General Motors Co. plans to reintroduce mild hybrid technology next year, beginning with the 2012 Buick LaCrosse sedan.
The technology, called eAssist, is expected to boost the LaCrosse's highway fuel economy to 37 mpg, a 7 mpg increase over the 2011 model. City driving is estimated at 25 mpg, up 6 mpg.
The system, a version of stop-start technology, will be standard on LaCrosse models equipped with a four-cylinder engine.
"This is a significant system that is going to surprise or even shock the competition," John Schwegman, vice president of marketing for Buick-GMC, said during a press preview this month. Buick estimates a $30,000 sticker price for the 2012 LaCrosse.
The car will debut Wednesday at the Los Angeles auto show.
eAssist integrates a small electric motor with GM's 182-hp, 2.4-liter four-cylinder engine to boost acceleration and cut fuel use. GM calls it a belt-alternator starter system, a combined motor/generator bolted to the front of the engine.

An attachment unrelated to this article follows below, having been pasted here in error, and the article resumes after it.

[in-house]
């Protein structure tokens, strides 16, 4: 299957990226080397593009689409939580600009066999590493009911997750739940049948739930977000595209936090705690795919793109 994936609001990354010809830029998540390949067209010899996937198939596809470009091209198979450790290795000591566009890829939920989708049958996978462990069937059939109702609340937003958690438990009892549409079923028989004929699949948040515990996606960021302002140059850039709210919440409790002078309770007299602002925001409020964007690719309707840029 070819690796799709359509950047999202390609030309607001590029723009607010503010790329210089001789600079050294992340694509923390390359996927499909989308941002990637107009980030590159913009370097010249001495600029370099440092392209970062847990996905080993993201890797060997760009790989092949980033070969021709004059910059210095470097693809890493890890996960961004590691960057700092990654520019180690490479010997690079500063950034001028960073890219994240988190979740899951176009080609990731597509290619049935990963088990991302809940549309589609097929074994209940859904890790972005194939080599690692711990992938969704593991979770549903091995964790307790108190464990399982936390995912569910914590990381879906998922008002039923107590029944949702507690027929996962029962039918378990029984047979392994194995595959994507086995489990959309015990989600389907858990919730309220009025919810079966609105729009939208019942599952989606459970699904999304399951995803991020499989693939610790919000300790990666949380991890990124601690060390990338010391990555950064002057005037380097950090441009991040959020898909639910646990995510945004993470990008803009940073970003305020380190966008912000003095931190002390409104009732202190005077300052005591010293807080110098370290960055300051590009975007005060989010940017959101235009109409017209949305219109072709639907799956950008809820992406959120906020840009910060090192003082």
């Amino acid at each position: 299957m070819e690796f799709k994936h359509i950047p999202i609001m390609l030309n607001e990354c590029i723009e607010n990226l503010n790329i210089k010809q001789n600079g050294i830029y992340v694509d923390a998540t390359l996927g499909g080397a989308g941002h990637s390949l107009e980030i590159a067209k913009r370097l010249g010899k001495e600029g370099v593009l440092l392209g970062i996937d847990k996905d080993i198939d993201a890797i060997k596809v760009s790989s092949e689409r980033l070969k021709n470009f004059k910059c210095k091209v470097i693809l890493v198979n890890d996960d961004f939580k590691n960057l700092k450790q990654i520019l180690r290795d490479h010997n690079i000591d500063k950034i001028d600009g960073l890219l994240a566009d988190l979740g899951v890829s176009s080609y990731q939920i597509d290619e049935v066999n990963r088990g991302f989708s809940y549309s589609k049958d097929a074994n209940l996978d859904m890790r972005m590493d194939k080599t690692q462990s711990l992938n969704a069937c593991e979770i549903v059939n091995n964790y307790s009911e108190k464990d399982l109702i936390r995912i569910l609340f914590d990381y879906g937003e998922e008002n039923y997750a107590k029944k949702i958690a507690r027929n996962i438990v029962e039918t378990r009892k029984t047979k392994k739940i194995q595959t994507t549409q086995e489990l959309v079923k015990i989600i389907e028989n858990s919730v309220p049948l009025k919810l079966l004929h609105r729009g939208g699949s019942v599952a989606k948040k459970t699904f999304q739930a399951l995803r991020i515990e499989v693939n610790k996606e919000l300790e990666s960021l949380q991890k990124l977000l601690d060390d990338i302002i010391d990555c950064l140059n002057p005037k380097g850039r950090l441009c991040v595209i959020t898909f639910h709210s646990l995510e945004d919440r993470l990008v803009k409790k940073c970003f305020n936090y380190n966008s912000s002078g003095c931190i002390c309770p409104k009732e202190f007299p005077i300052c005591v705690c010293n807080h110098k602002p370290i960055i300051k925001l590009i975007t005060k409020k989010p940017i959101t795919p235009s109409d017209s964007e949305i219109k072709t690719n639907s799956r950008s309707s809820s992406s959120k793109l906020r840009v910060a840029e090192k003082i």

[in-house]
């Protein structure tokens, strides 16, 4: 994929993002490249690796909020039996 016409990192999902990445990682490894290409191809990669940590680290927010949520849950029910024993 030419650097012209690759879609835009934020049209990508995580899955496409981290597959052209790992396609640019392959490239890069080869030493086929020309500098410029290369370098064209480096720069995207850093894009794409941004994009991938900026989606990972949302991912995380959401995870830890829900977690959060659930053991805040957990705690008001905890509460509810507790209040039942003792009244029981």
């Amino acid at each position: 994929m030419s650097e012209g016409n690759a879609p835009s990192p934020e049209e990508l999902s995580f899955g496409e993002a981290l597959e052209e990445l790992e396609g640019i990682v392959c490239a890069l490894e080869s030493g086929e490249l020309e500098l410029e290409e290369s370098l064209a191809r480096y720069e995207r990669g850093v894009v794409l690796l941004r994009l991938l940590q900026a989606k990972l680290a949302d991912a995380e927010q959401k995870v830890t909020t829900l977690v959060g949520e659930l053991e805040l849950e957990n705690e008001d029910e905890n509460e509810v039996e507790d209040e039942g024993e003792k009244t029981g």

A similar system had been offered on the Saturn Aura sedan and Vue crossover. But the system in the 2012 LaCrosse delivers more power than the previous belt-alternator system, GM said.
The LaCrosse's electric motor charges the battery. An air-cooled 115-volt lithium battery pack takes up a small portion of the LaCrosse's trunk. The system also incorporates a regenerative braking system, which stores electricity gained from applying the brakes for use propelling the vehicle.
The system provides 11 kilowatts (equivalent to about 15 hp) of electric power assist during heavy acceleration and 15 kilowatts of regenerative braking power, Buick said. That compares with 2 kilowatts of power assist and 5 kilowatts of regenerative power on the previous-generation belt-alternator system.
Unlike a full hybrid system, the mild hybrid LaCrosse cannot propel a vehicle on electric power alone.
To save fuel, the LaCrosse's engine shuts off when the vehicle is stopped at a traffic light or when the vehicle is coasting to a stop. When that happens, the electricity in the battery powers such things as the climate control system, radio and headlights.
The mid-sized LaCrosse will nearly have "the fuel economy of a compact car," Steve Poulos, chief engineer for eAssist technology, said at the Buick event.
Among the other changes to boost fuel economy: Underbody aerodynamics were improved and lower rolling-resistance tires were added. For better aerodynamics, electronically controlled shutters in the lower grille close at higher speeds.
"From a business standpoint ... there is an opportunity to bring this kind of light electrification and regenerative braking to the vast majority of our vehicles," Poulos said. "Buick has taken the first step with the LaCrosse."